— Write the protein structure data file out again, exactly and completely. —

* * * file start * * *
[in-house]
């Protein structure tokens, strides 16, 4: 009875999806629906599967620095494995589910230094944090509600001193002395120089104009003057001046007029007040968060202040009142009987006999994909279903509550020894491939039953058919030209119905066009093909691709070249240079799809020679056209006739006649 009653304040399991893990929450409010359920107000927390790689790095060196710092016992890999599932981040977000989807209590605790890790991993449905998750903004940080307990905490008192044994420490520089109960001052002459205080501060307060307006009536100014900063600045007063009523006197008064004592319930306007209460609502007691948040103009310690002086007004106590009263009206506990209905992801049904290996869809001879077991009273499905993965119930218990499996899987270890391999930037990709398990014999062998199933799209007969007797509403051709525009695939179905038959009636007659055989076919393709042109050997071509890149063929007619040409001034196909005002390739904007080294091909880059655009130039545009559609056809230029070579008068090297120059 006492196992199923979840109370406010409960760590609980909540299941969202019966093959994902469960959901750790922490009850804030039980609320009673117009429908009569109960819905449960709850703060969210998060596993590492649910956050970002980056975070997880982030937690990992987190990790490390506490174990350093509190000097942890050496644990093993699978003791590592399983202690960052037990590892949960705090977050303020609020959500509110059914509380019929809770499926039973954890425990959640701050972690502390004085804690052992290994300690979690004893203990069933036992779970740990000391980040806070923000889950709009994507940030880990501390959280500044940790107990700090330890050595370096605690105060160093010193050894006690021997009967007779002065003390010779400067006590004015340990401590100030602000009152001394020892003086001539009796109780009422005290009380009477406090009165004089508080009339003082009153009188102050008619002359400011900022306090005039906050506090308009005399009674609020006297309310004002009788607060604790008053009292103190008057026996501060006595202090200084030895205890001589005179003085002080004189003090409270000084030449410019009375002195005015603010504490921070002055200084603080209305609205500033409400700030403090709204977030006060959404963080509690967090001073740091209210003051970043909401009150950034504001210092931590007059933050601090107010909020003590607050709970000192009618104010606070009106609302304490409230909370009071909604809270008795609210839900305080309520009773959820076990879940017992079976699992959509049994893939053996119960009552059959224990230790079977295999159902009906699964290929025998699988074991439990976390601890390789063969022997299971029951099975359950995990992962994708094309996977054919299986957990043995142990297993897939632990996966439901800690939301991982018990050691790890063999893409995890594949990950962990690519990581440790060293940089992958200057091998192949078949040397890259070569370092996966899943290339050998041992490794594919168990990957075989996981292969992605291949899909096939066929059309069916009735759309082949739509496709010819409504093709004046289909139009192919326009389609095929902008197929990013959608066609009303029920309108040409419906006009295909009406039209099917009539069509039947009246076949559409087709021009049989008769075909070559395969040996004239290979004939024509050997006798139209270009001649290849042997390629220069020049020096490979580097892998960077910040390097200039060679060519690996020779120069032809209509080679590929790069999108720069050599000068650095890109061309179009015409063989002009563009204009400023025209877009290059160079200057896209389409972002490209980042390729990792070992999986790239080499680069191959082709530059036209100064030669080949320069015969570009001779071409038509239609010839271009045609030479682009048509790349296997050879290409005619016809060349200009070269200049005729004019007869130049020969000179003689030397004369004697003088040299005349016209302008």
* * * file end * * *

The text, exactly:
[in-house]
């Protein structure tokens, strides 16, 4: 009875999806629906599967620095494995589910230094944090509600001193002395120089104009003057001046007029007040968060202040009142009987006999994909279903509550020894491939039953058919030209119905066009093909691709070249240079799809020679056209006739006649 009653304040399991893990929450409010359920107000927390790689790095060196710092016992890999599932981040977000989807209590605790890790991993449905998750903004940080307990905490008192044994420490520089109960001052002459205080501060307060307006009536100014900063600045007063009523006197008064004592319930306007209460609502007691948040103009310690002086007004106590009263009206506990209905992801049904290996869809001879077991009273499905993965119930218990499996899987270890391999930037990709398990014999062998199933799209007969007797509403051709525009695939179905038959009636007659055989076919393709042109050997071509890149063929007619040409001034196909005002390739904007080294091909880059655009130039545009559609056809230029070579008068090297120059 006492196992199923979840109370406010409960760590609980909540299941969202019966093959994902469960959901750790922490009850804030039980609320009673117009429908009569109960819905449960709850703060969210998060596993590492649910956050970002980056975070997880982030937690990992987190990790490390506490174990350093509190000097942890050496644990093993699978003791590592399983202690960052037990590892949960705090977050303020609020959500509110059914509380019929809770499926039973954890425990959640701050972690502390004085804690052992290994300690979690004893203990069933036992779970740990000391980040806070923000889950709009994507940030880990501390959280500044940790107990700090330890050595370096605690105060160093010193050894006690021997009967007779002065003390010779400067006590004015340990401590100030602000009152001394020892003086001539009796109780009422005290009380009477406090009165004089508080009339003082009153009188102050008619002359400011900022306090005039906050506090308009005399009674609020006297309310004002009788607060604790008053009292103190008057026996501060006595202090200084030895205890001589005179003085002080004189003090409270000084030449410019009375002195005015603010504490921070002055200084603080209305609205500033409400700030403090709204977030006060959404963080509690967090001073740091209210003051970043909401009150950034504001210092931590007059933050601090107010909020003590607050709970000192009618104010606070009106609302304490409230909370009071909604809270008795609210839900305080309520009773959820076990879940017992079976699992959509049994893939053996119960009552059959224990230790079977295999159902009906699964290929025998699988074991439990976390601890390789063969022997299971029951099975359950995990992962994708094309996977054919299986957990043995142990297993897939632990996966439901800690939301991982018990050691790890063999893409995890594949990950962990690519990581440790060293940089992958200057091998192949078949040397890259070569370092996966899943290339050998041992490794594919168990990957075989996981292969992605291949899909096939066929059309069916009735759309082949739509496709010819409504093709004046289909139009192919326009389609095929902008197929990013959608066609009303029920309108040409419906006009295909009406039209099917009539069509039947009246076949559409087709021009049989008769075909070559395969040996004239290979004939024509050997006798139209270009001649290849042997390629220069020049020096490979580097892998960077910040390097200039060679060519690996020779120069032809209509080679590929790069999108720069050599000068650095890109061309179009015409063989002009563009204009400023025209877009290059160079200057896209389409972002490209980042390729990792070992999986790239080499680069191959082709530059036209100064030669080949320069015969570009001779071409038509239609010839271009045609030479682009048509790349296997050879290409005619016809060349200009070269200049005729004019007869130049020969000179003689030397004369004697003088040299005349016209302008």